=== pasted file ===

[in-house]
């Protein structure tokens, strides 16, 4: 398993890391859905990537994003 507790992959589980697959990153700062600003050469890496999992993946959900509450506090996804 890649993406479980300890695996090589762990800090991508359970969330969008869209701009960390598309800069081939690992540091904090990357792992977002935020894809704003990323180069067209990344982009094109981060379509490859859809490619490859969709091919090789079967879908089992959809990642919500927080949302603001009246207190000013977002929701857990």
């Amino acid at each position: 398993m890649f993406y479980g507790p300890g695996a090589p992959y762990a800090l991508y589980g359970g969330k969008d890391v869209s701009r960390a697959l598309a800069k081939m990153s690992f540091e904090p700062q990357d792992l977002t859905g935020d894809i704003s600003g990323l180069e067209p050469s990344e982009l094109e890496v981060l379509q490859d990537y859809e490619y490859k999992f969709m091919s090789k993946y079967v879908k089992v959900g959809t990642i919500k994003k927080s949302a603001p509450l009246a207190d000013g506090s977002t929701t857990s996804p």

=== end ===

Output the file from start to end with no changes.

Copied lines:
[in-house]
């Protein structure tokens, strides 16, 4: 398993890391859905990537994003 507790992959589980697959990153700062600003050469890496999992993946959900509450506090996804 890649993406479980300890695996090589762990800090991508359970969330969008869209701009960390598309800069081939690992540091904090990357792992977002935020894809704003990323180069067209990344982009094109981060379509490859859809490619490859969709091919090789079967879908089992959809990642919500927080949302603001009246207190000013977002929701857990």
């Amino acid at each position: 398993m890649f993406y479980g507790p300890g695996a090589p992959y762990a800090l991508y589980g359970g969330k969008d890391v869209s701009r960390a697959l598309a800069k081939m990153s690992f540091e904090p700062q990357d792992l977002t859905g935020d894809i704003s600003g990323l180069e067209p050469s990344e982009l094109e890496v981060l379509q490859d990537y859809e490619y490859k999992f969709m091919s090789k993946y079967v879908k089992v959900g959809t990642i919500k994003k927080s949302a603001p509450l009246a207190d000013g506090s977002t929701t857990s996804p």